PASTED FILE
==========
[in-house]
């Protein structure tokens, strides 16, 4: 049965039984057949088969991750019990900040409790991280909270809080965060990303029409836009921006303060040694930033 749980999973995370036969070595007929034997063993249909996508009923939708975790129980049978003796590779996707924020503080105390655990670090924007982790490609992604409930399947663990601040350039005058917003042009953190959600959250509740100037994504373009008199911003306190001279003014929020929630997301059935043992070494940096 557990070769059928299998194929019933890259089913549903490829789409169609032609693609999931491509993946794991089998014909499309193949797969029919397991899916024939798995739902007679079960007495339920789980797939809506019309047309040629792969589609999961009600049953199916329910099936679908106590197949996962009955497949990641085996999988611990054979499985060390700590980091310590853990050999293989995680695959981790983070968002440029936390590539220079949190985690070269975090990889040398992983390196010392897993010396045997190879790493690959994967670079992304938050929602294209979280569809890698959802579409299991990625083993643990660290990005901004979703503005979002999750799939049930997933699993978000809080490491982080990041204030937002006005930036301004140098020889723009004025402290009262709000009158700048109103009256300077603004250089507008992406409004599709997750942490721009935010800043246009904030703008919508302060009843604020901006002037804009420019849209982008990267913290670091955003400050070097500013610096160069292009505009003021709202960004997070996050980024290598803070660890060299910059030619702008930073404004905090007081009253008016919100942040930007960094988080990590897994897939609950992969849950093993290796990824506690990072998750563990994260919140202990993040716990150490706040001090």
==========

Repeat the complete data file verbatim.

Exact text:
[in-house]
């Protein structure tokens, strides 16, 4: 049965039984057949088969991750019990900040409790991280909270809080965060990303029409836009921006303060040694930033 749980999973995370036969070595007929034997063993249909996508009923939708975790129980049978003796590779996707924020503080105390655990670090924007982790490609992604409930399947663990601040350039005058917003042009953190959600959250509740100037994504373009008199911003306190001279003014929020929630997301059935043992070494940096 557990070769059928299998194929019933890259089913549903490829789409169609032609693609999931491509993946794991089998014909499309193949797969029919397991899916024939798995739902007679079960007495339920789980797939809506019309047309040629792969589609999961009600049953199916329910099936679908106590197949996962009955497949990641085996999988611990054979499985060390700590980091310590853990050999293989995680695959981790983070968002440029936390590539220079949190985690070269975090990889040398992983390196010392897993010396045997190879790493690959994967670079992304938050929602294209979280569809890698959802579409299991990625083993643990660290990005901004979703503005979002999750799939049930997933699993978000809080490491982080990041204030937002006005930036301004140098020889723009004025402290009262709000009158700048109103009256300077603004250089507008992406409004599709997750942490721009935010800043246009904030703008919508302060009843604020901006002037804009420019849209982008990267913290670091955003400050070097500013610096160069292009505009003021709202960004997070996050980024290598803070660890060299910059030619702008930073404004905090007081009253008016919100942040930007960094988080990590897994897939609950992969849950093993290796990824506690990072998750563990994260919140202990993040716990150490706040001090």